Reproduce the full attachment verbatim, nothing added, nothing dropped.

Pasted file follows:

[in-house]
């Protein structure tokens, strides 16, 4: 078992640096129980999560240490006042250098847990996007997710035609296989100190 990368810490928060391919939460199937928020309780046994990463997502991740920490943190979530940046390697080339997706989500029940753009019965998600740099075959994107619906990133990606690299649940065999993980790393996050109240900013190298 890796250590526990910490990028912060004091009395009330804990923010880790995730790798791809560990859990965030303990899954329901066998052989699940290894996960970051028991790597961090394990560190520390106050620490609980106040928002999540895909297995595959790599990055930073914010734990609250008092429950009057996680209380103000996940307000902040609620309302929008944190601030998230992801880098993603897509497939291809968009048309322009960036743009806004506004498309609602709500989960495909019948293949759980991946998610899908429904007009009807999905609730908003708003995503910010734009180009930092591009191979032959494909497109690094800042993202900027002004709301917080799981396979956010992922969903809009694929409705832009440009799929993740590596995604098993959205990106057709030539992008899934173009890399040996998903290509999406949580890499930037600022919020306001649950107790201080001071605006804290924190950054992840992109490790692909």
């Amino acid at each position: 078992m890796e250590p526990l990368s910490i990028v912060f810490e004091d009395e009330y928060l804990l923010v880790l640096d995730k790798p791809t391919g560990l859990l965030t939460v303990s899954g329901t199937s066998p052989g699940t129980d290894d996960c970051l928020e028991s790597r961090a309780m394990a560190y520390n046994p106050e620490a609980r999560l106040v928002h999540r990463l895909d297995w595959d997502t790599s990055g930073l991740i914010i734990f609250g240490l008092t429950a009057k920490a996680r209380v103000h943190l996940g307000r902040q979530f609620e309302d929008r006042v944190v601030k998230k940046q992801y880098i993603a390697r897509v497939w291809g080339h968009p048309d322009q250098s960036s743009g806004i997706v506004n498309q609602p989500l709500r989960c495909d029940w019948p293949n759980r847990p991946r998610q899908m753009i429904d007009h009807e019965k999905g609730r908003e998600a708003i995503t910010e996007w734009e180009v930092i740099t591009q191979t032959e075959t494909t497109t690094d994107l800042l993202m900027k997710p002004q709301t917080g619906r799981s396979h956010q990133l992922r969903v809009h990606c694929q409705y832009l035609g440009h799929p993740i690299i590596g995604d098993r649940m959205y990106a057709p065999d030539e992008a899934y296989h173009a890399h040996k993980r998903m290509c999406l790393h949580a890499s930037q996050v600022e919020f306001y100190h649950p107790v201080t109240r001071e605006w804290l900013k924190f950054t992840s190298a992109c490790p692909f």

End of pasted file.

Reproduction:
[in-house]
């Protein structure tokens, strides 16, 4: 078992640096129980999560240490006042250098847990996007997710035609296989100190 990368810490928060391919939460199937928020309780046994990463997502991740920490943190979530940046390697080339997706989500029940753009019965998600740099075959994107619906990133990606690299649940065999993980790393996050109240900013190298 890796250590526990910490990028912060004091009395009330804990923010880790995730790798791809560990859990965030303990899954329901066998052989699940290894996960970051028991790597961090394990560190520390106050620490609980106040928002999540895909297995595959790599990055930073914010734990609250008092429950009057996680209380103000996940307000902040609620309302929008944190601030998230992801880098993603897509497939291809968009048309322009960036743009806004506004498309609602709500989960495909019948293949759980991946998610899908429904007009009807999905609730908003708003995503910010734009180009930092591009191979032959494909497109690094800042993202900027002004709301917080799981396979956010992922969903809009694929409705832009440009799929993740590596995604098993959205990106057709030539992008899934173009890399040996998903290509999406949580890499930037600022919020306001649950107790201080001071605006804290924190950054992840992109490790692909």
């Amino acid at each position: 078992m890796e250590p526990l990368s910490i990028v912060f810490e004091d009395e009330y928060l804990l923010v880790l640096d995730k790798p791809t391919g560990l859990l965030t939460v303990s899954g329901t199937s066998p052989g699940t129980d290894d996960c970051l928020e028991s790597r961090a309780m394990a560190y520390n046994p106050e620490a609980r999560l106040v928002h999540r990463l895909d297995w595959d997502t790599s990055g930073l991740i914010i734990f609250g240490l008092t429950a009057k920490a996680r209380v103000h943190l996940g307000r902040q979530f609620e309302d929008r006042v944190v601030k998230k940046q992801y880098i993603a390697r897509v497939w291809g080339h968009p048309d322009q250098s960036s743009g806004i997706v506004n498309q609602p989500l709500r989960c495909d029940w019948p293949n759980r847990p991946r998610q899908m753009i429904d007009h009807e019965k999905g609730r908003e998600a708003i995503t910010e996007w734009e180009v930092i740099t591009q191979t032959e075959t494909t497109t690094d994107l800042l993202m900027k997710p002004q709301t917080g619906r799981s396979h956010q990133l992922r969903v809009h990606c694929q409705y832009l035609g440009h799929p993740i690299i590596g995604d098993r649940m959205y990106a057709p065999d030539e992008a899934y296989h173009a890399h040996k993980r998903m290509c999406l790393h949580a890499s930037q996050v600022e919020f306001y100190h649950p107790v201080t109240r001071e605006w804290l900013k924190f950054t992840s190298a992109c490790p692909f």